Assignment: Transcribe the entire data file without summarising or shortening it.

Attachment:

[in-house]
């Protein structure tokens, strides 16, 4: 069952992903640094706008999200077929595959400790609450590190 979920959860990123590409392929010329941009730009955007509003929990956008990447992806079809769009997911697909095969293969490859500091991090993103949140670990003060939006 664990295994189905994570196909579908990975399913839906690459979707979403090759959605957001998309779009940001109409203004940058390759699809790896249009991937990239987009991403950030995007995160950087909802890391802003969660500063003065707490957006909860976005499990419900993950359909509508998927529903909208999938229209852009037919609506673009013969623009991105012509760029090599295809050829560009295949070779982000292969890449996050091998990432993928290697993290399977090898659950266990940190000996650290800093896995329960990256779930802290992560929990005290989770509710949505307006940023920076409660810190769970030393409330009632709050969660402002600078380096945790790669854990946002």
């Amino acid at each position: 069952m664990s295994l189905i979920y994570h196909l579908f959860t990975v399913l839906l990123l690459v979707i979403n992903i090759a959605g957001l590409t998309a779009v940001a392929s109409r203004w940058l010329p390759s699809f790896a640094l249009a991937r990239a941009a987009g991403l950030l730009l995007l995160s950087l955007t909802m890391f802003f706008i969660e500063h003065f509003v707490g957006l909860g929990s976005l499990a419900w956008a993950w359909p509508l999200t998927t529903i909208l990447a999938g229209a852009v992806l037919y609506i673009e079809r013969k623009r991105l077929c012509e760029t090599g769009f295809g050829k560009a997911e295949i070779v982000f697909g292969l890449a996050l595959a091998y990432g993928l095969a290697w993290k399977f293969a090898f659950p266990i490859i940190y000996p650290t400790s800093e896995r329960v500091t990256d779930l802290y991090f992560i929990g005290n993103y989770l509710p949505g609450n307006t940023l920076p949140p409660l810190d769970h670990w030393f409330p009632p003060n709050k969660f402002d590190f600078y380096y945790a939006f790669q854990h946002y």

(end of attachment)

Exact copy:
[in-house]
């Protein structure tokens, strides 16, 4: 069952992903640094706008999200077929595959400790609450590190 979920959860990123590409392929010329941009730009955007509003929990956008990447992806079809769009997911697909095969293969490859500091991090993103949140670990003060939006 664990295994189905994570196909579908990975399913839906690459979707979403090759959605957001998309779009940001109409203004940058390759699809790896249009991937990239987009991403950030995007995160950087909802890391802003969660500063003065707490957006909860976005499990419900993950359909509508998927529903909208999938229209852009037919609506673009013969623009991105012509760029090599295809050829560009295949070779982000292969890449996050091998990432993928290697993290399977090898659950266990940190000996650290800093896995329960990256779930802290992560929990005290989770509710949505307006940023920076409660810190769970030393409330009632709050969660402002600078380096945790790669854990946002």
């Amino acid at each position: 069952m664990s295994l189905i979920y994570h196909l579908f959860t990975v399913l839906l990123l690459v979707i979403n992903i090759a959605g957001l590409t998309a779009v940001a392929s109409r203004w940058l010329p390759s699809f790896a640094l249009a991937r990239a941009a987009g991403l950030l730009l995007l995160s950087l955007t909802m890391f802003f706008i969660e500063h003065f509003v707490g957006l909860g929990s976005l499990a419900w956008a993950w359909p509508l999200t998927t529903i909208l990447a999938g229209a852009v992806l037919y609506i673009e079809r013969k623009r991105l077929c012509e760029t090599g769009f295809g050829k560009a997911e295949i070779v982000f697909g292969l890449a996050l595959a091998y990432g993928l095969a290697w993290k399977f293969a090898f659950p266990i490859i940190y000996p650290t400790s800093e896995r329960v500091t990256d779930l802290y991090f992560i929990g005290n993103y989770l509710p949505g609450n307006t940023l920076p949140p409660l810190d769970h670990w030393f409330p009632p003060n709050k969660f402002d590190f600078y380096y945790a939006f790669q854990h946002y």